28 March 2022 3:47 PM GMT
Of the many innovations the 21st century has seen, Blockchain is arguably the most important. Briefly put, a blockchain is a virtual platform that records and stores exchanges or transactions that involve digital assets, primarily cryptocurrencies. To have a blockchain one needs multiple individuals, more than three preferably to create a distributed network, thereby ensuring the network...
Of the many innovations the 21st century has seen, Blockchain is arguably the most important. Briefly put, a blockchain is a virtual platform that records and stores exchanges or transactions that involve digital assets, primarily cryptocurrencies. To have a blockchain one needs multiple individuals, more than three preferably to create a distributed network, thereby ensuring the network or platform is not in the hands of anyone, i.e., it is decentralized. A given number of transactions or exchanges can be recorded within each block, forming a chain for every subsequent block which has been formed on the platform, creating a chain of records of each transaction. Ethereum, one of the most widely used blockchain platforms permits 70 transactions to a block. For each transaction, a transaction fee must be paid, for Ethereum it is a 'gas' fee. Each recorded transaction is irreversible and transparently available on the chain. To verify each record, an asymmetric cryptosystem is used. It provides a key pair for creating a digital signature for a transaction and public verification access to confirm the same. Blockchains are of two types, public, where the source code and access are open for all and private or 'permissioned' blockchains where only identifiable parties have access to terms and the contents of the platform.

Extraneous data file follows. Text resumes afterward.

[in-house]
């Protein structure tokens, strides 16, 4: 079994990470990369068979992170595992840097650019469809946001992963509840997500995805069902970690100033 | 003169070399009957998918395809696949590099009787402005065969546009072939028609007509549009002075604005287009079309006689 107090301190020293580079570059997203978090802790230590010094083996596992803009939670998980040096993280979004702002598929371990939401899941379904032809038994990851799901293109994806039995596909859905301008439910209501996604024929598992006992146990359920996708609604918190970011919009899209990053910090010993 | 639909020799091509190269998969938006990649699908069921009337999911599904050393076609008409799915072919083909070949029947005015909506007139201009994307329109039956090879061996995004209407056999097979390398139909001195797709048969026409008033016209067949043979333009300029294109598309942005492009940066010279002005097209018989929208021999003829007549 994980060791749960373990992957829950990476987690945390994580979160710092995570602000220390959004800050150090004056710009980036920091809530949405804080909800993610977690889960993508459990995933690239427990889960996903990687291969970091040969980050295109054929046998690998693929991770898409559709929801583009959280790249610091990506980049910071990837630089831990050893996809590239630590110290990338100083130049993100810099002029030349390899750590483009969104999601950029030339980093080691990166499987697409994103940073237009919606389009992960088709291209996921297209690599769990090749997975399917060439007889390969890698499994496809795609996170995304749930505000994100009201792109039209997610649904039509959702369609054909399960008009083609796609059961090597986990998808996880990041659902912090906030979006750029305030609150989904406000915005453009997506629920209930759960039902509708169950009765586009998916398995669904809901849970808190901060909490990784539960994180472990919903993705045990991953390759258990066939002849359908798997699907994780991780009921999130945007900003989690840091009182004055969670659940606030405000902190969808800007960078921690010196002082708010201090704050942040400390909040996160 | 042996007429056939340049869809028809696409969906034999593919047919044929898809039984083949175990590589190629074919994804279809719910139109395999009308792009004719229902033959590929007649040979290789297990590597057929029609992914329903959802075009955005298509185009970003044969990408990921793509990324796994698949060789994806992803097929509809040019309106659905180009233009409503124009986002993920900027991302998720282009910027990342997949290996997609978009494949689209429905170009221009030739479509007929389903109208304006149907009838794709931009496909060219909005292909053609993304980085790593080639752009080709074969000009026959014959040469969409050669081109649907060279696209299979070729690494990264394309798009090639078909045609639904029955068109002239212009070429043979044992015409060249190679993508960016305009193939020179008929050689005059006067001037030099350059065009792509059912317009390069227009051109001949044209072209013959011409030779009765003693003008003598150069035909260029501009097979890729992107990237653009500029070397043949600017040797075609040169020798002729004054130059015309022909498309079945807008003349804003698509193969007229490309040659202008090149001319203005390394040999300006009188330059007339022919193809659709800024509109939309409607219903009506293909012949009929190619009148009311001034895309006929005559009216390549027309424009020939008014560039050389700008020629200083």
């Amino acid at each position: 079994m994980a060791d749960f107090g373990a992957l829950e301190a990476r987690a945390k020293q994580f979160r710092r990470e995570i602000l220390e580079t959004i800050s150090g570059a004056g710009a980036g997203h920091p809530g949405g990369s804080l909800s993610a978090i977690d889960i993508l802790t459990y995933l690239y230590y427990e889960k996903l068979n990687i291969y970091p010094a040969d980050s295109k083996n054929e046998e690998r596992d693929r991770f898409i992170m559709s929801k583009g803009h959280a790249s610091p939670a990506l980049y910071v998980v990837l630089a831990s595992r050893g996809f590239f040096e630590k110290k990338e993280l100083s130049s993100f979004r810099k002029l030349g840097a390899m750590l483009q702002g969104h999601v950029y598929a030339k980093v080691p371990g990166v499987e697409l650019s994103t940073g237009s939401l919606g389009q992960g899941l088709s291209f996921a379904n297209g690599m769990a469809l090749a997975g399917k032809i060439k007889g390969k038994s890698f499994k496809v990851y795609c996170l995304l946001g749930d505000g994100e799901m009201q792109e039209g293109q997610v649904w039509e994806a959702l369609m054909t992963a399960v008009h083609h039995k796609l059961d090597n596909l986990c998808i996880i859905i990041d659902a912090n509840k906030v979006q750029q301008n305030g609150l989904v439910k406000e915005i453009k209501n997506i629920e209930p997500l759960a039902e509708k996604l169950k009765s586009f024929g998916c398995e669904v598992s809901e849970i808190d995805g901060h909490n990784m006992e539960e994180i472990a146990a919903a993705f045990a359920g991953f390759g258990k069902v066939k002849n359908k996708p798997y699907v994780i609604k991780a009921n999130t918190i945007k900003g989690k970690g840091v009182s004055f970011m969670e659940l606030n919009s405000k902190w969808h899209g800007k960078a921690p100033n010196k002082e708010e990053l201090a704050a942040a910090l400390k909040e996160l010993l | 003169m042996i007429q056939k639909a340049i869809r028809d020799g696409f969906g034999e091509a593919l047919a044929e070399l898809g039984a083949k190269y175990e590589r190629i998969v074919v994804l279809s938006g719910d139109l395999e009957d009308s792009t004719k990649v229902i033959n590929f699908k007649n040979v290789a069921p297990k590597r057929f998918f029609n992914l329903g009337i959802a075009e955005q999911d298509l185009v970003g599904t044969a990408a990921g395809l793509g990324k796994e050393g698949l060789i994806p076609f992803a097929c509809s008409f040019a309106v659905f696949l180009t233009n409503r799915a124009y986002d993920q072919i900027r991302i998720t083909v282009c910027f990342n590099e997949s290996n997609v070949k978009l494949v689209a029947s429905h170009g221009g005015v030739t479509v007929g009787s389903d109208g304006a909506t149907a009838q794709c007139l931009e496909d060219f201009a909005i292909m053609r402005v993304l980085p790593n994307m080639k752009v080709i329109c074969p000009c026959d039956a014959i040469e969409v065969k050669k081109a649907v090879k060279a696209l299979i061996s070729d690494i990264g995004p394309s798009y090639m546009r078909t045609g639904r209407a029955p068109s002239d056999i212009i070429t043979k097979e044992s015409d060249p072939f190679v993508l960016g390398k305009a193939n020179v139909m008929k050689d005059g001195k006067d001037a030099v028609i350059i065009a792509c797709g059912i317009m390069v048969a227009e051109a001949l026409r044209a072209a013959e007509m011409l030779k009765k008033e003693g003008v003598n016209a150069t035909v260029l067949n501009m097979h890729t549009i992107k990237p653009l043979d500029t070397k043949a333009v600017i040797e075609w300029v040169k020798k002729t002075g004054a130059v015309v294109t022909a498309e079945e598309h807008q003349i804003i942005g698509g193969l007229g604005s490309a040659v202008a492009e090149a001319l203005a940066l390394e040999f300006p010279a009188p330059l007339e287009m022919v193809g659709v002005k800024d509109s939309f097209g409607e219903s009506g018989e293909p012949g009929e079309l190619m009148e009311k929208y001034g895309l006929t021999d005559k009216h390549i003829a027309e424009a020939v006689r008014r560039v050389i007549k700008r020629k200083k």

Smart Contracts In The World Of Contracts
Within this realm are smart contracts, which are simply computer programmed protocols defining the terms of a self-performing contract, that is, a contract that doesn't need to be prompted to execute but does so automatically once its conditions are met. Three aspects define the alleged utility of smart contracts; the First, how noticeable performance is when smart contracts come into play. Because of the pre-defined (pre-programmed) nature of smart contracts, performance is instantaneous (the contract self-executes once the conditions are met). Second, smart contracts are easily verifiable, the blockchain records each transaction and makes it immutable and permanent, making it easy to verify performance. The third aspect concerns the parties in that there is no middleman in the transaction process. This freedom from ratification by a third party ensures definite privity between the parties to a smart contract.